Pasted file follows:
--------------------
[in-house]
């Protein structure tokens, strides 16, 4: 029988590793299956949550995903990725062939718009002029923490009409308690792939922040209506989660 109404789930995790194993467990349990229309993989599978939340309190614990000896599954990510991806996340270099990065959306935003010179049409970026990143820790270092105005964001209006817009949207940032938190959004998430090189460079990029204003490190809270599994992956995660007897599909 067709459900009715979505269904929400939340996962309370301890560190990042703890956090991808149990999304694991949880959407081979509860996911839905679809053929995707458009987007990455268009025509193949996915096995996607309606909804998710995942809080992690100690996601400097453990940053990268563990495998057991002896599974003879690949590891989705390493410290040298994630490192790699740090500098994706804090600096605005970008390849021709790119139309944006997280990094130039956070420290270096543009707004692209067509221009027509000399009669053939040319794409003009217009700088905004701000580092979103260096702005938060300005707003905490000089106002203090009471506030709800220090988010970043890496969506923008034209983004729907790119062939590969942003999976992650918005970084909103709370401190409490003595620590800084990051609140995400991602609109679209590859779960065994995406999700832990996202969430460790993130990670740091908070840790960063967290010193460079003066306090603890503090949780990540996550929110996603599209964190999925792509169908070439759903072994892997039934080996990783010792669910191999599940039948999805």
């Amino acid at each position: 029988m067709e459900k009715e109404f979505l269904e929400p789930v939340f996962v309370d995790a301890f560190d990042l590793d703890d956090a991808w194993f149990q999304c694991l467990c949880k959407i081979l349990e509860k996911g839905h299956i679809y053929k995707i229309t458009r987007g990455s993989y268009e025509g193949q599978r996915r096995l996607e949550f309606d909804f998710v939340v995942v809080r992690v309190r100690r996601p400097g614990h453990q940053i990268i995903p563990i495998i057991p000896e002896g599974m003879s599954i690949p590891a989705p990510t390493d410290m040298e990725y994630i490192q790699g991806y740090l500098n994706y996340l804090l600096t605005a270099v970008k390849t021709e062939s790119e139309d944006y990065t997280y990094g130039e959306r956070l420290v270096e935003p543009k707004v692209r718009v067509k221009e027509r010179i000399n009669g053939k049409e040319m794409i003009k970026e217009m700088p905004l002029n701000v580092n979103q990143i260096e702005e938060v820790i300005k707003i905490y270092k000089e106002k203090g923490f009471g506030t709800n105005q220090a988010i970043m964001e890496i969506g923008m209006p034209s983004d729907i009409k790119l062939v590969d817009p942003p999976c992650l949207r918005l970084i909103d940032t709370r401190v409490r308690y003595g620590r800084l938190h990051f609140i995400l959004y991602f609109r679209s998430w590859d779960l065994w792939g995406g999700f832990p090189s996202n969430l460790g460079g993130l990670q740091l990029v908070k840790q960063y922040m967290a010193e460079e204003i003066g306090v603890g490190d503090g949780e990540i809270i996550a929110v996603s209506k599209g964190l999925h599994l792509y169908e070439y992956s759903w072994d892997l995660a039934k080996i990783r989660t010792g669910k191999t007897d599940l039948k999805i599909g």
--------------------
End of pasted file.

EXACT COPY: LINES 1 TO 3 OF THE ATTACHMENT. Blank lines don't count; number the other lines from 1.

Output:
[in-house]
């Protein structure tokens, strides 16, 4: 029988590793299956949550995903990725062939718009002029923490009409308690792939922040209506989660 109404789930995790194993467990349990229309993989599978939340309190614990000896599954990510991806996340270099990065959306935003010179049409970026990143820790270092105005964001209006817009949207940032938190959004998430090189460079990029204003490190809270599994992956995660007897599909 067709459900009715979505269904929400939340996962309370301890560190990042703890956090991808149990999304694991949880959407081979509860996911839905679809053929995707458009987007990455268009025509193949996915096995996607309606909804998710995942809080992690100690996601400097453990940053990268563990495998057991002896599974003879690949590891989705390493410290040298994630490192790699740090500098994706804090600096605005970008390849021709790119139309944006997280990094130039956070420290270096543009707004692209067509221009027509000399009669053939040319794409003009217009700088905004701000580092979103260096702005938060300005707003905490000089106002203090009471506030709800220090988010970043890496969506923008034209983004729907790119062939590969942003999976992650918005970084909103709370401190409490003595620590800084990051609140995400991602609109679209590859779960065994995406999700832990996202969430460790993130990670740091908070840790960063967290010193460079003066306090603890503090949780990540996550929110996603599209964190999925792509169908070439759903072994892997039934080996990783010792669910191999599940039948999805």
């Amino acid at each position: 029988m067709e459900k009715e109404f979505l269904e929400p789930v939340f996962v309370d995790a301890f560190d990042l590793d703890d956090a991808w194993f149990q999304c694991l467990c949880k959407i081979l349990e509860k996911g839905h299956i679809y053929k995707i229309t458009r987007g990455s993989y268009e025509g193949q599978r996915r096995l996607e949550f309606d909804f998710v939340v995942v809080r992690v309190r100690r996601p400097g614990h453990q940053i990268i995903p563990i495998i057991p000896e002896g599974m003879s599954i690949p590891a989705p990510t390493d410290m040298e990725y994630i490192q790699g991806y740090l500098n994706y996340l804090l600096t605005a270099v970008k390849t021709e062939s790119e139309d944006y990065t997280y990094g130039e959306r956070l420290v270096e935003p543009k707004v692209r718009v067509k221009e027509r010179i000399n009669g053939k049409e040319m794409i003009k970026e217009m700088p905004l002029n701000v580092n979103q990143i260096e702005e938060v820790i300005k707003i905490y270092k000089e106002k203090g923490f009471g506030t709800n105005q220090a988010i970043m964001e890496i969506g923008m209006p034209s983004d729907i009409k790119l062939v590969d817009p942003p999976c992650l949207r918005l970084i909103d940032t709370r401190v409490r308690y003595g620590r800084l938190h990051f609140i995400l959004y991602f609109r679209s998430w590859d779960l065994w792939g995406g999700f832990p090189s996202n969430l460790g460079g993130l990670q740091l990029v908070k840790q960063y922040m967290a010193e460079e204003i003066g306090v603890g490190d503090g949780e990540i809270i996550a929110v996603s209506k599209g964190l999925h599994l792509y169908e070439y992956s759903w072994d892997l995660a039934k080996i990783r989660t010792g669910k191999t007897d599940l039948k999805i599909g």